From our token mapping exercise… it was quite clear to us that a whole bunch of things being developed and offered was financial products… derivatives obviously… as we looked at the most appropriate regulatory model, we wanted to ensure we didn’t create a whole new stack of regulation which sat in addition to Australian financial services law, and build into where it currently does apply.
James Eyers asked if ASIC is sufficiently resourced and has the know-how to do the task:
Short answer is yes, we will have a 12 month lead in, we fully expect to see further consolidation going on in the industry… there will be high expectations from ASIC… [the ASIC Chair Joe Longo]… wants to get into this area… there’s no lack of willingness from the regulator to get involved.
Find our summary of the paper here.
Written by L Higgins and M Bacina.
Dismissed! SEC drops claims against Ripple CEO and Chairman
In a filing dated 19 October 2023, the Securities and Exchange Commission (SEC) officially dismissed claims against Ripple’s CEO Bradley Garlinghouse and Executive Chairman Christian Larsen.
The regulator previously alleged that Garlinghouse and Larsen:
aided and abetted Ripple’s violations of Section 5 of the Securities Act of 1933 with Ripple’s “Institutional Sales” of XRP.
This follows the summary judgment delivered back in July, which found that Ripple did not violate US Federal securities laws by selling its XRP token on public exchanges and that XRP was not in and of itself a security. However, in the same ruling, the Court identified that Ripple’s USD$728.9 million worth of XRP sales to hedge funds and other institutional investors constituted unregistered sales of securities, with a promise to deliver future tokens to those investors.
In respect of this, the filing noted:
SEC and Ripple intend to meet and confer on a potential briefing schedule with respect to the pending issue in the case – what remedies are proper against Ripple for its Section 5 violations with respect to its Institutional Sales of XRP.
SEC has requested a briefing schedule from Ripple by 9 November 2023, noting that in the case of disagreement or absence of submission by the deadline, they will seek a schedule from the Court.
Garlinghouse and Larsen responded to the recent dismissal in a statement, commenting:
For nearly three years, Chris and I have been the subject of baseless allegations…the SEC went after the good guys…who are building a regulated business.
Today, we are legally vindicated and personally redeemed in our battle against a troubling attempt to abuse the rules in order to advance a political agenda to suffocate crypto in America.
SEC’s voluntary dismissal of the claims with prejudice ‘obviates the need for the scheduled trial’ in respect of the individual defendants, reflecting their shifted focus to the main case against Ripple. It follows the regulator’s unsuccessful attempt at an interlocutory appeal and appears to be a strategic move to expedite its appeal on the previous ruling that XRP does not meet the definition of “investment contract” for the purposes of the US Securities Act and therefore is not a security under US federal securities law. Unresolved issues in the Ripple case will be addressed in a trial scheduled April 2024.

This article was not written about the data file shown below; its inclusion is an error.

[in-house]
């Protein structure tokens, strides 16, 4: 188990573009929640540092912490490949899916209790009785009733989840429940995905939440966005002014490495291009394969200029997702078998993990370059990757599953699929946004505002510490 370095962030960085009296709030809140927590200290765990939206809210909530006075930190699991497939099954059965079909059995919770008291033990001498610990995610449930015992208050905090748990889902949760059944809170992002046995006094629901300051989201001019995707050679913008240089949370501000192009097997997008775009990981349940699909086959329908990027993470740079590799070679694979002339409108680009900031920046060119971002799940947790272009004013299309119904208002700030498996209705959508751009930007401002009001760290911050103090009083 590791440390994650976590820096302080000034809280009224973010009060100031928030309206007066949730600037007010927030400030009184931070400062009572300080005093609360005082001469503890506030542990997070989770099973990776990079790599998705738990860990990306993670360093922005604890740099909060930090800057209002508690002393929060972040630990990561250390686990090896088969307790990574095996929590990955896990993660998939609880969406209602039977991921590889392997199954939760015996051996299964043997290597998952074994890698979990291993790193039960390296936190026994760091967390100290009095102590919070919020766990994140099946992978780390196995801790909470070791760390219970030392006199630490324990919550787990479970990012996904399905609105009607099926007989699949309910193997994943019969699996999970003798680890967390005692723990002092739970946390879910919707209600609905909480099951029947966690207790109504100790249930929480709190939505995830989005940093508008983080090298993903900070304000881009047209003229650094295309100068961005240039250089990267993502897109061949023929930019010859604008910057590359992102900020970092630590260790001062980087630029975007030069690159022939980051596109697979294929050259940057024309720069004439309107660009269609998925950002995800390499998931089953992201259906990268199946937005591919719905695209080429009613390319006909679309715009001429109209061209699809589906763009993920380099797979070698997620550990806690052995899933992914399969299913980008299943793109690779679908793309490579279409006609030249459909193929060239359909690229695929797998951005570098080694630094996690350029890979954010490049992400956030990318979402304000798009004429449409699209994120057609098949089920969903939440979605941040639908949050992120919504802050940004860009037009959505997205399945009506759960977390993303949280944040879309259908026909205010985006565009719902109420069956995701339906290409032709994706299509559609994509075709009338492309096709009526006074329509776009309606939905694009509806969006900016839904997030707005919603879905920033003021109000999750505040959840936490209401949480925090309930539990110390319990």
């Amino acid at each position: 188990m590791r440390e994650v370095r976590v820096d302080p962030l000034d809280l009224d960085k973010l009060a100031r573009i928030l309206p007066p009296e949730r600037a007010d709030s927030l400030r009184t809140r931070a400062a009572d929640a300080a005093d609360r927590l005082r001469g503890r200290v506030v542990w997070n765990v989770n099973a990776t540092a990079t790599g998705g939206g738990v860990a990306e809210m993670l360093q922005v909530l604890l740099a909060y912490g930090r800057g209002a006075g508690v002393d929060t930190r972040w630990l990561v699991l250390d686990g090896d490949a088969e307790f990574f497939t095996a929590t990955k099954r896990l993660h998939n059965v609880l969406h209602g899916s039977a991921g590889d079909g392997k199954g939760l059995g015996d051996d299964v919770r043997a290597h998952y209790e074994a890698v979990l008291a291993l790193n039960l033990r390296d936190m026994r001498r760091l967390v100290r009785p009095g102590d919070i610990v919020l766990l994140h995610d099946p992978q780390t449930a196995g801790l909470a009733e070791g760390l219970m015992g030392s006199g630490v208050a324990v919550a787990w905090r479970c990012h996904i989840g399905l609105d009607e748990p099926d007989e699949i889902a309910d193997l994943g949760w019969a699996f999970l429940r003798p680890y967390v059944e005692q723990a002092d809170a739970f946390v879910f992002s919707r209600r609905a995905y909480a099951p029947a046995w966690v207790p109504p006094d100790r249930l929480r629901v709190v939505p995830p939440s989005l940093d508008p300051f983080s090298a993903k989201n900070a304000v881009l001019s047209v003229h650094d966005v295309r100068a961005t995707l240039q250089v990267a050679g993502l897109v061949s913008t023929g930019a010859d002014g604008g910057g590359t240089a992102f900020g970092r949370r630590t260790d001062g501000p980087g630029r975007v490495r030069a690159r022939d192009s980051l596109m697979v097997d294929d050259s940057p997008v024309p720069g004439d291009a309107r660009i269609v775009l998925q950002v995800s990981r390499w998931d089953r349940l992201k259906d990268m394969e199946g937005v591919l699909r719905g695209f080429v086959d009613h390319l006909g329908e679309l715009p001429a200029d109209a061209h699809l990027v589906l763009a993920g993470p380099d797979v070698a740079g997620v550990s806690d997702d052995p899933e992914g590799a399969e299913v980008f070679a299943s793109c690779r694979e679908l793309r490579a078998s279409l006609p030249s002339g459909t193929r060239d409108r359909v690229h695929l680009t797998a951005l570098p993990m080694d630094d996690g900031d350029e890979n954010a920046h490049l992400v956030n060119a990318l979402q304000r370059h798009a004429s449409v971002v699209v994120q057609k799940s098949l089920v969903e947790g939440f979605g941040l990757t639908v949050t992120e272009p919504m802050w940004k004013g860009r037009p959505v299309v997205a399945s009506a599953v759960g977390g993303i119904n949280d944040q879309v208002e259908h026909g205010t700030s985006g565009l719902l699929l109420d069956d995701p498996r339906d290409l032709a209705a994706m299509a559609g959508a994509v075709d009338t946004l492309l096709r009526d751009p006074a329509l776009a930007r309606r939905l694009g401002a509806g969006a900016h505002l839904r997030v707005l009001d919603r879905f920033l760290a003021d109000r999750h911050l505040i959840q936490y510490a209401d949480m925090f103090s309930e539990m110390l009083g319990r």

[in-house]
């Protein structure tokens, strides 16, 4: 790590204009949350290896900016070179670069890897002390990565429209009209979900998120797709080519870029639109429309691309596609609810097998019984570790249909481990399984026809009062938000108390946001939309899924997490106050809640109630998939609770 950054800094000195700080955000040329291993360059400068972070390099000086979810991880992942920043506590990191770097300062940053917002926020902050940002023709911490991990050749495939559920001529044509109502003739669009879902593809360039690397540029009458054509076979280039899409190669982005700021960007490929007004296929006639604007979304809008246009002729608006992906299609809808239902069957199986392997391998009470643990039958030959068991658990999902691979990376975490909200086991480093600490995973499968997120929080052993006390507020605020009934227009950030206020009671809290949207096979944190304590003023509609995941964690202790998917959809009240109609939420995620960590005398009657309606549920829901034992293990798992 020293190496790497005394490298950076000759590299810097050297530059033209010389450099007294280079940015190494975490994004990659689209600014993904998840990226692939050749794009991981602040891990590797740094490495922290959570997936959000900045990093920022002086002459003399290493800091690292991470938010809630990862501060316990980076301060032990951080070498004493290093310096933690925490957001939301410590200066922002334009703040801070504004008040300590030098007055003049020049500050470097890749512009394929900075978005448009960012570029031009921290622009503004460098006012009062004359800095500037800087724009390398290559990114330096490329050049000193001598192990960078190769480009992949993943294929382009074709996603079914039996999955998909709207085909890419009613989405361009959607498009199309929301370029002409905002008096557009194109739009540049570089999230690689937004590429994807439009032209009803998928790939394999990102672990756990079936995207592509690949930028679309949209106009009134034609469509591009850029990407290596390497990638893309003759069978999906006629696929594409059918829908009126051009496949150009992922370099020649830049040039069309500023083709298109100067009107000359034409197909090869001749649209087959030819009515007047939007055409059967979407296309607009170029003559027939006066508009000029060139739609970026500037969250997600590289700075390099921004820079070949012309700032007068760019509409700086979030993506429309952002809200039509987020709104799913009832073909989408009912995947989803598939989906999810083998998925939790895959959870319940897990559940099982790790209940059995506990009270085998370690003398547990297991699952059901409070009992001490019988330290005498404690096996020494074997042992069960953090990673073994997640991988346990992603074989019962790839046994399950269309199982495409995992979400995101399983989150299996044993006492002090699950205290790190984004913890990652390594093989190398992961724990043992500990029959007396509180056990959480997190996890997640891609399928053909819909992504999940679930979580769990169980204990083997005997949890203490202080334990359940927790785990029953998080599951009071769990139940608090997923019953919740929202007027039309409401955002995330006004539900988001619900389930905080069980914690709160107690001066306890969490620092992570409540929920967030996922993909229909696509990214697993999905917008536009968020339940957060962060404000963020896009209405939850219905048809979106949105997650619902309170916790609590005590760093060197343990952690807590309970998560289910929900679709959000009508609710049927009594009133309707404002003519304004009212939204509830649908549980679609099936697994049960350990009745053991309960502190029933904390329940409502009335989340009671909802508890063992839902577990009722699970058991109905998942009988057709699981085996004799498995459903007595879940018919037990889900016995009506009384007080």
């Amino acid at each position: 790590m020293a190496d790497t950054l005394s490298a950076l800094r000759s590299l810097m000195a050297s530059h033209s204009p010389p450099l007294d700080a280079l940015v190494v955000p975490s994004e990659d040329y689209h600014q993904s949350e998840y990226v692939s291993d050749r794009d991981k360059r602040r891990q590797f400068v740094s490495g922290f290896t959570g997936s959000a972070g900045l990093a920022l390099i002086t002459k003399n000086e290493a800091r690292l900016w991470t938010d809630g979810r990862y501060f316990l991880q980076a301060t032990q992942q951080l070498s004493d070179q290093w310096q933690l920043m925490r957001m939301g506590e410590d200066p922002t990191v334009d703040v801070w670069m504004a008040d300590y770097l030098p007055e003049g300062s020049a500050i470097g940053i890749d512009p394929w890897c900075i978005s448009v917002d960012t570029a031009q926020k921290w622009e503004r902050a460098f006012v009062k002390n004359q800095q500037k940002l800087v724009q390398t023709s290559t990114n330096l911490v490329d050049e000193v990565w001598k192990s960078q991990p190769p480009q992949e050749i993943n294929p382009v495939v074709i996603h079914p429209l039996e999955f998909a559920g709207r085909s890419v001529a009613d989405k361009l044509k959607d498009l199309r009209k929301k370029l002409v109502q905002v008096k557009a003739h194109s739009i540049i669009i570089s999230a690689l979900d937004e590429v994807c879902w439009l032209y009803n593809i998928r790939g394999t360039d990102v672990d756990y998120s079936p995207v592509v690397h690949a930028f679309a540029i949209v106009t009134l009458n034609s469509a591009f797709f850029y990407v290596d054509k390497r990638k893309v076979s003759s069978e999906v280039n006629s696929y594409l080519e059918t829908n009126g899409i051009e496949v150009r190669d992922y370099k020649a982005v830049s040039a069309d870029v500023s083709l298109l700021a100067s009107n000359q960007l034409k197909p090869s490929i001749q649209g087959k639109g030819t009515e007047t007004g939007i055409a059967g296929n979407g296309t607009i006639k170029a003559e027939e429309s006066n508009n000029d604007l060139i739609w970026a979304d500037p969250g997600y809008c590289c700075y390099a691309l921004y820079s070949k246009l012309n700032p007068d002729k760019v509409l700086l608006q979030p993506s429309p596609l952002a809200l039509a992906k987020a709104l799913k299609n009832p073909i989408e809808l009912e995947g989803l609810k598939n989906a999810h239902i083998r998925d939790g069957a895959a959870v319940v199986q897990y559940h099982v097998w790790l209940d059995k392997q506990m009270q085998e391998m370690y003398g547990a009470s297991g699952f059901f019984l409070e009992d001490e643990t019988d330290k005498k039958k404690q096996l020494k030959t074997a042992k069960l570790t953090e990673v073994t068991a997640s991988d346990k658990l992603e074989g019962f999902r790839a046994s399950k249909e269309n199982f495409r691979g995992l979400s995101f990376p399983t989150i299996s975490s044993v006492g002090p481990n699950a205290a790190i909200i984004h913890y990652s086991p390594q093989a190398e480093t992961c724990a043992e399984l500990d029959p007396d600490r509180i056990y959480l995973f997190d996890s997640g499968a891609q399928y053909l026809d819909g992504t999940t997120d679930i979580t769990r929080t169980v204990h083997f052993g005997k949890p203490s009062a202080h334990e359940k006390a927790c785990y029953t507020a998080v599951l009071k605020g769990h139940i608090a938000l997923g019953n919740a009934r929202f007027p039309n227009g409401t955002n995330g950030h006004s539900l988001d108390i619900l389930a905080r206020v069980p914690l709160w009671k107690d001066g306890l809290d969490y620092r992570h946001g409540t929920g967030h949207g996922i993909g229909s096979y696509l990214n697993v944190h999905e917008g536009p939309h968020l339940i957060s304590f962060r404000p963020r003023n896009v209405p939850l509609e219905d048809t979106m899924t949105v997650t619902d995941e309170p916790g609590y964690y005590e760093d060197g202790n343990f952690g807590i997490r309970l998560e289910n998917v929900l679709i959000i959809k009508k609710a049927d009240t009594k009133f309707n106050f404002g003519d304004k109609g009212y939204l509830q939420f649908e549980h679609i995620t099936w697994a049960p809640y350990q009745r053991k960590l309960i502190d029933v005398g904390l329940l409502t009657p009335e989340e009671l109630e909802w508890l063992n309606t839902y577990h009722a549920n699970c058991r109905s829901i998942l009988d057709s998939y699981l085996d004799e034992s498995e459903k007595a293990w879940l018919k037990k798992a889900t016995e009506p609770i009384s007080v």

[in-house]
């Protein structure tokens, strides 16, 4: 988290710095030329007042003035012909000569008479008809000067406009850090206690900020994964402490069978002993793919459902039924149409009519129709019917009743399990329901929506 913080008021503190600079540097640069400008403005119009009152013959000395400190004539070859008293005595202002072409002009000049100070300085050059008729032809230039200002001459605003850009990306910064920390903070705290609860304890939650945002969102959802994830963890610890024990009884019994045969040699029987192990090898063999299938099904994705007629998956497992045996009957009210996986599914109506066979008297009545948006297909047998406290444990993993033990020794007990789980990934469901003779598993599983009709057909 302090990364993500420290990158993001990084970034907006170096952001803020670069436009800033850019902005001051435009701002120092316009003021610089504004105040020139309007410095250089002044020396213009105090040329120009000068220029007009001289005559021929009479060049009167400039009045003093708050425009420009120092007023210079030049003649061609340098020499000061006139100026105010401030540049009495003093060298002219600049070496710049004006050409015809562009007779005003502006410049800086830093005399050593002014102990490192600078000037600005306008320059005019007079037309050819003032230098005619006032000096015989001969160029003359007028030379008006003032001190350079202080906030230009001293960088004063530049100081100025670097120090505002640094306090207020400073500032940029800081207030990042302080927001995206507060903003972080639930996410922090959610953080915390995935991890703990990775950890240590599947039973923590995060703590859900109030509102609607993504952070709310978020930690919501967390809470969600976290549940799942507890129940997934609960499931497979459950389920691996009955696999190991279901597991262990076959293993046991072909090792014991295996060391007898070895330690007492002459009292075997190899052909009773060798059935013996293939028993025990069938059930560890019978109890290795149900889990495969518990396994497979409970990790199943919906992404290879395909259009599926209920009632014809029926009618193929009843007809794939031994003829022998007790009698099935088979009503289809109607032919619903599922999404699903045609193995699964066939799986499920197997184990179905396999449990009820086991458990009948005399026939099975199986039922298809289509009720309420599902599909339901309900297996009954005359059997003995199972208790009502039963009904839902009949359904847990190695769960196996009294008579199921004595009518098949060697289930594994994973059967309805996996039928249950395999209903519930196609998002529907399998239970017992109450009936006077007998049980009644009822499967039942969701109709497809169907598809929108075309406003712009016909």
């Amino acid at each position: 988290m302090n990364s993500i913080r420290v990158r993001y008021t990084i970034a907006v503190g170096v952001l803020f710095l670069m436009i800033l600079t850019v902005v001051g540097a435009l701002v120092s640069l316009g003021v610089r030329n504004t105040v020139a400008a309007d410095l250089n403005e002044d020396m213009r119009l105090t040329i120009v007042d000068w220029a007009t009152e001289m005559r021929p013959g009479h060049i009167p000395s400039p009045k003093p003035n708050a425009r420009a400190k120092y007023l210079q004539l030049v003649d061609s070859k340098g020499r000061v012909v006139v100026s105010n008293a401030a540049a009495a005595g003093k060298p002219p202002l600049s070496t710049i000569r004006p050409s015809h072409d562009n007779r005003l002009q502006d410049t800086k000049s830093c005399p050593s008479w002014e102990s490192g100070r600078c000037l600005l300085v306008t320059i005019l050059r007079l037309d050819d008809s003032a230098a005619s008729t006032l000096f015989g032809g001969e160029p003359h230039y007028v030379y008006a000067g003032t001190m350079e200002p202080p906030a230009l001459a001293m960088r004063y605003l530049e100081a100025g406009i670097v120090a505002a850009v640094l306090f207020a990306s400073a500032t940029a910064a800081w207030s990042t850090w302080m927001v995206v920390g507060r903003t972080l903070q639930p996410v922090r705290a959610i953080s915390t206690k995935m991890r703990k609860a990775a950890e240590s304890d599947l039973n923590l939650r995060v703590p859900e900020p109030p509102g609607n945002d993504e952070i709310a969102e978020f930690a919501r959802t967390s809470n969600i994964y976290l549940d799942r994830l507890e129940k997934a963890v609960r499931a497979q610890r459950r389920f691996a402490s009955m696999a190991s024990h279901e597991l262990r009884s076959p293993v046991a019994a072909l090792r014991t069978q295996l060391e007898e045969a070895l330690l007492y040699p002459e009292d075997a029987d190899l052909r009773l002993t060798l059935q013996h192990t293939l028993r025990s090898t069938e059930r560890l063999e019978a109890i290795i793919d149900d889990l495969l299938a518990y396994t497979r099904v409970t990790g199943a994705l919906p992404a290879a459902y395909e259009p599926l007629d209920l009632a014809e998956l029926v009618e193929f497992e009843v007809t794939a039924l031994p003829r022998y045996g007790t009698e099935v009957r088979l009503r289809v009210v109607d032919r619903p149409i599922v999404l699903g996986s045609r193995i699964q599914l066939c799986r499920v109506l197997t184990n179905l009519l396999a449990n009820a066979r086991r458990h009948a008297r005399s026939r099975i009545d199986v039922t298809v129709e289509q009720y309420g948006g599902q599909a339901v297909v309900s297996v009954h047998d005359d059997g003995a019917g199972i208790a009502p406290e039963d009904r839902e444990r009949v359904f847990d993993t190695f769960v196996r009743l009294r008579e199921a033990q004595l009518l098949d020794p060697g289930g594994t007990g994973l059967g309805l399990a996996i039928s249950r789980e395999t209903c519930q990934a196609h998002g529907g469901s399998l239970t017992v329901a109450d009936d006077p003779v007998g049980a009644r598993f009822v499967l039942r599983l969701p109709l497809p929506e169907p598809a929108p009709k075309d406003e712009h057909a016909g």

Written by K Kim and T Masters
Will a NSW Court decision curb no reason de-banking?
A judgment handed down by the Supreme Court of New South Wales last month could provide a foundation for those seeking to argue that they have been wrongfully de-banked. The decision of Parker J in Human Appeal International Australia v Beyond Bank Australia Ltd (No 2)  NSWSC 1161 (Human Appeal v Beyond Bank) held that Beyond Bank had failed to provide a proper commercial basis for de-banking Human Appeal in accordance with the bank’s terms and conditions and to comply with applicable industry codes.
The case centred on Beyond Bank’s terms and conditions which state that the bank did not need to provide a reason for its decision to de-bank Human Appeal. The validity of this termination was questioned by Human Appeal who argued that Beyond Bank’s right to terminate was subject to an obligation of good faith and reasonableness, among others.
This obligation, Human Appeal argued, arose from Beyond Bank’s adoption of and voluntary subscription to the Customer Owned Banking Code of Practice (the Code). In his decision, Parker J considered Beyond Bank’s incorporation of the Code, specifically the requirement that Beyond Bank’s terms and conditions will strike a ‘fair balance’ between:
- Client’s legitimate needs and interests; and
- Beyond Bank’s interests and obligations, including their prudential obligations.
According to Parker J, Beyond Bank being able to terminate without reason did not strike a ‘fair balance’ between the parties. The Court also left open the possibility that an ‘express’ obligation of good faith and reasonableness arose based on Beyond Bank’s obligations under the Code.
While Human Appeal is a charity, its de-banking experience is common to many Web3 companies. Digital currency exchange operator Allen Flynn was de-banked by ANZ because he used his accounts to engage in cryptocurrency trading. Binance, one of the largest crypto exchanges, faced a de-banking event impacting fiat withdrawals earlier this year.
Web3 companies in the United States have also faced banking issues, with the US government accused of conducting a campaign to de-bank the whole crypto industry, and renewed concern this year over targeted de-banking of lawful crypto firms.
The issue of debanking was considered by the Senate Select Committee into Australia as a Technology and Financial Centre who, in their final report, recommended that the Government develop a clear process for businesses that have been debanked. The current Government has also weighed into support certain recommendations by the Council of Financial Regulators to address this issue.
AUSTRAC has cautioned against the practice of widespread debanking of certain industries which they see as counterproductive to implementing effective risk based measures to address anti-money laundering and counter-terrorism financing risks.
Parker J’s decision in Human Appeal v Beyond Bank centred on specific terms and conditions adopted by Beyond Bank, but left open the question of whether a bank’s right to terminate is always subject to the implied obligation of good faith or reasonableness.
The question of whether a bank owes such a duty remains ripe for further argument depending on the case and any applicable terms and conditions and industry codes. Changes to the unfair contract terms regime due to come into effect in early November could also give a boost to potential claimants.
By M Bacina, S Pettigrove and L Misthos